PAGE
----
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I read the following:

After graduating from Junior High, Kevin and Winnie both go to McKinley High and Paul attends a prep school. Paul would later transfer to McKinley High and join Kevin and Winnie.

The story is narrated in simple present. Why do they use 'would' here?

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It's not actually narration from The Wonder Years, but part of the synopsis from Wikipedia. –  Hugo Mar 14 '12 at 17:02

4 Answers 4

This is a rather unusual use of would, but a legitimate one nevertheless. It is used here to describe ‘a past event as seen in the future from a point further in the past’. That description is from ‘An A-Z of English Grammar and Usage’ by Leech and others. The example given in the book is:

The building of the bridge was an important event which would be remembered for many years to come.

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Your example is narrated in the past tense and 'would' makes more sense here. My example is narrated in simple present and the author jumps from present to the past. –  Noah Mar 14 '12 at 9:55
    
@Noah: See my answer to your second question. –  Barrie England Mar 14 '12 at 9:56

You're right: this is unusual. The historic present, which is already questionable in such a bland, not very vivid story, should not be accompanied by would but by will, if by any form of will at all; the switch from present to past here is awkward.

In fact, I cannot think of a situation where the historic present goes well with words referring to the future, because they suck the reader out of the "present" perspective. The historic present is supposed to make us feel the scene is actual and real; switching to the future puts it at a distance, since it entails that we can oversee the future.

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Yes, it's unusual to use historic present in general anyway - even more so to conjoin this with would rather than will. But as @Hugo points out, it's from a Wikipedia "plot synopsis" anyway. The first part is "sucking you in" to a present-tense description of the earlier part of the story, but in context the would sentence to me quite naturally conveys what you the reader will/would read about later, should you be motivated to get stuck into it. –  FumbleFingers Mar 14 '12 at 17:44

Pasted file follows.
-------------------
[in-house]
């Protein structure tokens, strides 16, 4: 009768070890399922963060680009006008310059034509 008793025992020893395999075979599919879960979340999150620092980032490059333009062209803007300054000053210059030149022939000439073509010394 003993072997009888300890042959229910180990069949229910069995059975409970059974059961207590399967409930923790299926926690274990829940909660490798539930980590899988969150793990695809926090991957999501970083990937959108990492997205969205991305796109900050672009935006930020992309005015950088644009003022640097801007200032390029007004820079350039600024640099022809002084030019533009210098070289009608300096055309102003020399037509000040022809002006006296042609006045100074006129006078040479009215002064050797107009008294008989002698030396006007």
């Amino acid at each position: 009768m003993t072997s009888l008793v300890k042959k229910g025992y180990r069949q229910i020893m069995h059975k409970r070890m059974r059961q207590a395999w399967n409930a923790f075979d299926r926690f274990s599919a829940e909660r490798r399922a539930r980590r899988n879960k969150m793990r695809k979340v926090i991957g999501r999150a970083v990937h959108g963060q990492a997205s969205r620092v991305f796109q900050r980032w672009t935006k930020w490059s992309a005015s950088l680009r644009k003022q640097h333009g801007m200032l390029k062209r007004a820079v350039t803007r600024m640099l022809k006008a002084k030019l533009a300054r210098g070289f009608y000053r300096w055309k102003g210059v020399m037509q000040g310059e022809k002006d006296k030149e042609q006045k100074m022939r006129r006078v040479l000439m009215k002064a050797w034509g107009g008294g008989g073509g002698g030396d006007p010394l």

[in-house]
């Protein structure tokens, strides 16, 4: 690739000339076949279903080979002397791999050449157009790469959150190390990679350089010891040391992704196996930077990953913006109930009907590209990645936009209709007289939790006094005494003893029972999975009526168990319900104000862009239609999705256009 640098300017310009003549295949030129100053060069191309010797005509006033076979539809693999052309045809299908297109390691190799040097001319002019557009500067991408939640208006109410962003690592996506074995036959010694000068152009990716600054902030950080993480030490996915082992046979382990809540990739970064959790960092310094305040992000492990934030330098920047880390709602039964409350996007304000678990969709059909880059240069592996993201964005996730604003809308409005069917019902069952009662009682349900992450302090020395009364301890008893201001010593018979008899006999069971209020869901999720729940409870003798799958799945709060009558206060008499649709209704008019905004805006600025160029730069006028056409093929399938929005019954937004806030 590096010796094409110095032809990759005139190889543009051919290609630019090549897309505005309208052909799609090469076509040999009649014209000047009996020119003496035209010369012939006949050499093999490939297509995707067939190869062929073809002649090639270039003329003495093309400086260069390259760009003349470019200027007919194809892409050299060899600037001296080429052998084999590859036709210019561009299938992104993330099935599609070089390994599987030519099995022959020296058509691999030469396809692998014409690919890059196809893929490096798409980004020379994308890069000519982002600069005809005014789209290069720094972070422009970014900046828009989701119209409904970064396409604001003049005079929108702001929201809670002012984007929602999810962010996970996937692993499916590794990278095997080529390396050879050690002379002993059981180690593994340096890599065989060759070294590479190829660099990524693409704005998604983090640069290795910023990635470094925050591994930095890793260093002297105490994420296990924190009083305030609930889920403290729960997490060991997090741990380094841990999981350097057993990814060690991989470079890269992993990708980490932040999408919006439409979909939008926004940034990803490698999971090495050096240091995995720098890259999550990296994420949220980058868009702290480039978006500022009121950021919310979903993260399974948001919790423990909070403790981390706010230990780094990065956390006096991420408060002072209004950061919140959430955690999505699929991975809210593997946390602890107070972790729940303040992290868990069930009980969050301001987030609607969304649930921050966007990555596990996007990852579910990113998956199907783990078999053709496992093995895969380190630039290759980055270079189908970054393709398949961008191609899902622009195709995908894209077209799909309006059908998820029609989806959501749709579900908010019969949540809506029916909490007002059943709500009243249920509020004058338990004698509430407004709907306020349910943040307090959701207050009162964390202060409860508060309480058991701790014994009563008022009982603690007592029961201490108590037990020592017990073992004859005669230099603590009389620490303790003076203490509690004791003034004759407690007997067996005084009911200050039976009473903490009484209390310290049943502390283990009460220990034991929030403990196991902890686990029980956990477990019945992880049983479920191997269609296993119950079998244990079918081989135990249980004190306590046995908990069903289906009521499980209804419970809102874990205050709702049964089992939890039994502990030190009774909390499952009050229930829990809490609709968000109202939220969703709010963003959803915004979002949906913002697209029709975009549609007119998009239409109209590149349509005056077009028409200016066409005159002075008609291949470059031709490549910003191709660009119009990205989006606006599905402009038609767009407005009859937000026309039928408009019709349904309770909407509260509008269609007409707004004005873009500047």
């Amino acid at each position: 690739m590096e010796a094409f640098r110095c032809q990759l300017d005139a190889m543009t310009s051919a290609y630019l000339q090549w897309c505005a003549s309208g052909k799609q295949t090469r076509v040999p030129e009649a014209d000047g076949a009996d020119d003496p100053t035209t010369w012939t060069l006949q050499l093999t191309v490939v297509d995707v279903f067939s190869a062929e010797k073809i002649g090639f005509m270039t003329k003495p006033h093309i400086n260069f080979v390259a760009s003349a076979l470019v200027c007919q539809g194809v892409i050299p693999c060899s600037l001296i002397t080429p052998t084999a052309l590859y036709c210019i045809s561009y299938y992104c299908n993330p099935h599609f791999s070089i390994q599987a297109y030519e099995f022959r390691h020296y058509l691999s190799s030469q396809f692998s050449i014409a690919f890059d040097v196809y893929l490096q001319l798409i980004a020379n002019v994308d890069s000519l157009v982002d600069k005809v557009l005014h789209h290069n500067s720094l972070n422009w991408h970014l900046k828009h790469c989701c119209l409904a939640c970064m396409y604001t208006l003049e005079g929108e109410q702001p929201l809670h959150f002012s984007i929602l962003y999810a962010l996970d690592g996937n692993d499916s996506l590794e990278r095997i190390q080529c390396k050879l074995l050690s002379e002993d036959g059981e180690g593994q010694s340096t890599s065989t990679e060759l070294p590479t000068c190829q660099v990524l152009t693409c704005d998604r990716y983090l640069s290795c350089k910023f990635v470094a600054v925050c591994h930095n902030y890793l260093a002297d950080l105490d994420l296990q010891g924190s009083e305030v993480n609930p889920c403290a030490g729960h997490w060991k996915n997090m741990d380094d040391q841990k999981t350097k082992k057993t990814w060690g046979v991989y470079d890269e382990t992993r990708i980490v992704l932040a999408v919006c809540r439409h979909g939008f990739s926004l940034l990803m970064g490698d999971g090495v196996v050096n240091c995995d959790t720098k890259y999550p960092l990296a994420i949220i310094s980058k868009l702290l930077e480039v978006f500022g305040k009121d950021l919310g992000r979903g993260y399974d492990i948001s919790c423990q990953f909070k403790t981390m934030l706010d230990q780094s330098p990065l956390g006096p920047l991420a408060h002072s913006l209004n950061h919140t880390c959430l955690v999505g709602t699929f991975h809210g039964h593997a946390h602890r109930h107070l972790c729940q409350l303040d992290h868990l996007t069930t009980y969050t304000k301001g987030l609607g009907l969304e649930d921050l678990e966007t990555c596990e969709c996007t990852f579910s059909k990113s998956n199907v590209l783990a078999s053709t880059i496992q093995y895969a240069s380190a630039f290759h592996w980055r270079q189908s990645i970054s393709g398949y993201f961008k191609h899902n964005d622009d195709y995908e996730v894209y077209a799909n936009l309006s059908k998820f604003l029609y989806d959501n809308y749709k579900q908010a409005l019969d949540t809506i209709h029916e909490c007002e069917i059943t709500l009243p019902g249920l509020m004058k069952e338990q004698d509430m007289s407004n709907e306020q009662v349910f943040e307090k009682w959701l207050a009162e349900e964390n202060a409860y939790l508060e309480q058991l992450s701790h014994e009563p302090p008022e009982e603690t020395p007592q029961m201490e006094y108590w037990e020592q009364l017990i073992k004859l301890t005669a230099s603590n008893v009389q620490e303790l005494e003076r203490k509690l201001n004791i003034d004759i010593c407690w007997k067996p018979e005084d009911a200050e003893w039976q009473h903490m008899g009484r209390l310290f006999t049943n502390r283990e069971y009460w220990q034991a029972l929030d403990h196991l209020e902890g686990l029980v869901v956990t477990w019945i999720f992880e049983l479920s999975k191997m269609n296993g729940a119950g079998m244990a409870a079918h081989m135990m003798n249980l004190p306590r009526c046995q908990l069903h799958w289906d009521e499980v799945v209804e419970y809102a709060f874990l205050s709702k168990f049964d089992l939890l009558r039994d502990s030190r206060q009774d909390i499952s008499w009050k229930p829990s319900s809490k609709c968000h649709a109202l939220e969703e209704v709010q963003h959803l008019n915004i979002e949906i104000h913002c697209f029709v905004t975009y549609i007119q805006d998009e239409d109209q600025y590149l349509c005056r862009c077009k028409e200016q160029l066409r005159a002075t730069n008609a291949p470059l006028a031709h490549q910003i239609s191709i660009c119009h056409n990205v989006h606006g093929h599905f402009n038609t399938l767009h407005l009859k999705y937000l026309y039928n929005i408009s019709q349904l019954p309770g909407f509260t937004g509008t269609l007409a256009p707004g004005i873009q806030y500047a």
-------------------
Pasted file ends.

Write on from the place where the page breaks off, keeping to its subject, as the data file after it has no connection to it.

@FumbleFingers- Does it make it less valid if it comes from Wikipedia? –  Noah Mar 17 '12 at 22:55

The quoted text isn't from story's narration, but from the plot synopsis The Wonder Years at Wikipedia, so the tense of the narration is irrelevant.

... After graduating from Junior High, Kevin and Winnie both go to McKinley High and Paul attends a prep school. Paul would later transfer to McKinley High and join Kevin and Winnie.

The synopsis uses would here because it's describing some current events in the story (Kevin and Winnie going to McKinley High), and mentions what Paul will later do on in the story. Right now, he isn't at McKinley High.

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Then isn't 'will' a more natural choice. If someone is going to go to a new school, I will say: "Jim will later join McKinley..." –  Noah Mar 17 '12 at 22:54
1  
Yes, if you know at the time Jim will later join them, but at the time this was not yet known. Of course, with hindsight, we do know this will happen, but it's describing what is known at that time. –  Hugo Mar 17 '12 at 23:09

This is narration from the Wonder Years, isn't it? The entire series technically occurs in the past and our viewpoint is that of adult Kevin, so it's never really in the present tense for the viewer.

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It's not actually narration from The Wonder Years, but part of the synopsis from Wikipedia. –  Hugo Mar 14 '12 at 17:02

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